Taking into account the remarkable diversity of insects capable in providing bioconversion services versus the dearth of species conventionally used, (Yen and Van Itterbeeck 2016) further investigation is warranted into research of additional insect species to assess their potential performance as bioconverters. Such future research will likely elucidate not only additional candidate species for waste bioconversion, but it may lead to identification of exploitable enzymes and microbial symbionts facilitating organic waste bioconversion, (Rumpold et al. 2017) yielding unforeseen economic and societal benefits. (Bull 2004) An obvious concern is the rapid decline in insect biodiversity (Sánchez-Bayo and Wyckhuys 2019). That is, specialized insect species with unique adaptations to certain host materials that resemble certain pre-consumer organic wastes may be harder to identify, if the current decline in insect biodiversity continues.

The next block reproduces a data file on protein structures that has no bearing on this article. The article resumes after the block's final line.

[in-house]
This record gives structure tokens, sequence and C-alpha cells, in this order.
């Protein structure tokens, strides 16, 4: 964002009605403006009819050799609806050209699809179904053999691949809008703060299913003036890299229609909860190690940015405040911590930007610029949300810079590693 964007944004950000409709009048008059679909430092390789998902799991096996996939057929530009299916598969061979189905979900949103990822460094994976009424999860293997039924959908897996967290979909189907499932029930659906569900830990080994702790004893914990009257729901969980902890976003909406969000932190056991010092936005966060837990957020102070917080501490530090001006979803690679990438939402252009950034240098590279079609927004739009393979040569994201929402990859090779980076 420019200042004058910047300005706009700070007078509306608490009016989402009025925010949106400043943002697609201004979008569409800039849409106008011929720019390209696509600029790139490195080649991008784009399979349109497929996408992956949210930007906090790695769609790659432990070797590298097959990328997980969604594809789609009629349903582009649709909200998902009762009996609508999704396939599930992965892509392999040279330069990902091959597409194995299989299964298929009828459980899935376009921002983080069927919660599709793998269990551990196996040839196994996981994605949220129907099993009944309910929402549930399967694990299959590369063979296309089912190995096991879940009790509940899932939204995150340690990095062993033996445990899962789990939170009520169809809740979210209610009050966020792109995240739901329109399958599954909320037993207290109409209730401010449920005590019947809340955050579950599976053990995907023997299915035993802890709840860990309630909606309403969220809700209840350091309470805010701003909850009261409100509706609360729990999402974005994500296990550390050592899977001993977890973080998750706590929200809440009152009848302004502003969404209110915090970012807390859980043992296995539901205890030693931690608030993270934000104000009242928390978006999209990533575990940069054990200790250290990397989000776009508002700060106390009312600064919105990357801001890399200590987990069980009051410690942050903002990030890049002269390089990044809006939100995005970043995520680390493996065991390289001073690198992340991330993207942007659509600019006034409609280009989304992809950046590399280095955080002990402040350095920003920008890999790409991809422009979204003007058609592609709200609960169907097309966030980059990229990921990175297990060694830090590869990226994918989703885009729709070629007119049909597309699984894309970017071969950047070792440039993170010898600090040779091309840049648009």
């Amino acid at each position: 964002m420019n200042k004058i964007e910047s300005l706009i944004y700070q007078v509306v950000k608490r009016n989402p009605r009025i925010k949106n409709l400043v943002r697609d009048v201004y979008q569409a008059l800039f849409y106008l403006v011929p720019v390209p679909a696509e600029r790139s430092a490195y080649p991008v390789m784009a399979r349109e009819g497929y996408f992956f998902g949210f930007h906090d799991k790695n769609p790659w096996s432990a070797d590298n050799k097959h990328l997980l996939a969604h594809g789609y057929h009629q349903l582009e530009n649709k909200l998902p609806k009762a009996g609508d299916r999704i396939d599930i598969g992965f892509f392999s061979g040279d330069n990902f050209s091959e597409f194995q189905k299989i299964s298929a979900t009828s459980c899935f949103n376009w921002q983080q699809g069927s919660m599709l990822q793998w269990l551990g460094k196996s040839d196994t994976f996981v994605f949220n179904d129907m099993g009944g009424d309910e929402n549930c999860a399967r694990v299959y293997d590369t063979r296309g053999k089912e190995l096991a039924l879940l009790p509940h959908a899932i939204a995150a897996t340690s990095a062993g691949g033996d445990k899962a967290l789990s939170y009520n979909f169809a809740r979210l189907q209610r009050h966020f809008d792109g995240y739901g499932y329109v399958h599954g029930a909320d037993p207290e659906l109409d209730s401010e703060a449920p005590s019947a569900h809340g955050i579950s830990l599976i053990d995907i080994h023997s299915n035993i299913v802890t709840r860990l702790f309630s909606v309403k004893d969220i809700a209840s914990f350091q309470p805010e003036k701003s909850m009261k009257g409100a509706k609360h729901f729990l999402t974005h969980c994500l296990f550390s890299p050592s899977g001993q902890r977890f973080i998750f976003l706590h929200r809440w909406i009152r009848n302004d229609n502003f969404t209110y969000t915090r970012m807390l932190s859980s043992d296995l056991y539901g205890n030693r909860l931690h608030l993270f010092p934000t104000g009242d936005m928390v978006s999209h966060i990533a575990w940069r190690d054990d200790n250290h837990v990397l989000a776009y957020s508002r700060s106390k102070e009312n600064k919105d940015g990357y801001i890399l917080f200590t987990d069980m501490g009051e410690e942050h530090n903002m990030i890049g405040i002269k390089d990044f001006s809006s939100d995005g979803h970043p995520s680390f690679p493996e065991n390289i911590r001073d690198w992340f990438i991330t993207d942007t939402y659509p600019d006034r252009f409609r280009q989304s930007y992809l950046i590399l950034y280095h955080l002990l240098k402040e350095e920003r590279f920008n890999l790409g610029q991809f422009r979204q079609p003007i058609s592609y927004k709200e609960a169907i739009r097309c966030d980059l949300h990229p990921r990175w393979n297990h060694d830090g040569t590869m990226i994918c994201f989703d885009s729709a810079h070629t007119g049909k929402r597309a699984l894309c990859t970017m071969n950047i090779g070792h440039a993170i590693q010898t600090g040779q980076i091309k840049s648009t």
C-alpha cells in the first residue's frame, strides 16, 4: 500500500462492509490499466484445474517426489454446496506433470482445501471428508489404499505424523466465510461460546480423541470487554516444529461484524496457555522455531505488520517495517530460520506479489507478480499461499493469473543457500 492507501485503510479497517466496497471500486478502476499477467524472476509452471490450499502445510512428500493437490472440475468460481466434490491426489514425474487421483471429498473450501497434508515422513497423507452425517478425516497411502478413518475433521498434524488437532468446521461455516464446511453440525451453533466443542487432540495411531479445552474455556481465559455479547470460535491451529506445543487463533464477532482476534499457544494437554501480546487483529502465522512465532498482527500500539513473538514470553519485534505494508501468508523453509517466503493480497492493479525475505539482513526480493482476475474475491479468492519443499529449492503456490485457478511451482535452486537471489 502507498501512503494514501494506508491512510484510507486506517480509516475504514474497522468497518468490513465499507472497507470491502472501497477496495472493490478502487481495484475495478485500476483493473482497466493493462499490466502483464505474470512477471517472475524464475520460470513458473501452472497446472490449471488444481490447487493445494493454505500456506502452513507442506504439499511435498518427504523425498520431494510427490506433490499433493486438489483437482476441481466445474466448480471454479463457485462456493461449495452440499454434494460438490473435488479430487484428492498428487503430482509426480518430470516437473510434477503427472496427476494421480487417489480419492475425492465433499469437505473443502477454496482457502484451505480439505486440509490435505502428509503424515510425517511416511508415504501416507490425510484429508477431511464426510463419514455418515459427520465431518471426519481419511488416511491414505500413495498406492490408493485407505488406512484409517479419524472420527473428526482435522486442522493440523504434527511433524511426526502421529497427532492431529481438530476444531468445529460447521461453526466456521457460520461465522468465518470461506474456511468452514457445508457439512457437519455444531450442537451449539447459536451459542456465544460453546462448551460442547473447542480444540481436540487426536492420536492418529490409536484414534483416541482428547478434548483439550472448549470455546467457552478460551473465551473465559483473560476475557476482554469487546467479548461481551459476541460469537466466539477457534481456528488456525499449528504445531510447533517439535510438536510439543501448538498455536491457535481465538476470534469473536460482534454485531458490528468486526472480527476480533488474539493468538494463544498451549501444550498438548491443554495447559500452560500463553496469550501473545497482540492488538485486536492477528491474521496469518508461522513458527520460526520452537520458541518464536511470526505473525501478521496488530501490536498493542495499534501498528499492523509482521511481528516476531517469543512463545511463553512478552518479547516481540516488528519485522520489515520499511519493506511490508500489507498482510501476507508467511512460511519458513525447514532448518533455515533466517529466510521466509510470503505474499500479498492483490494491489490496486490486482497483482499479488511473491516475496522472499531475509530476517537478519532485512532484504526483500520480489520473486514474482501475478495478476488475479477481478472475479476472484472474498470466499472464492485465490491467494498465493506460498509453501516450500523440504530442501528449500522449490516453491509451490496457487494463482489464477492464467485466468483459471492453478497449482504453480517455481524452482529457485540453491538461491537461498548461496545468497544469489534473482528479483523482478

2.2 Breeding program design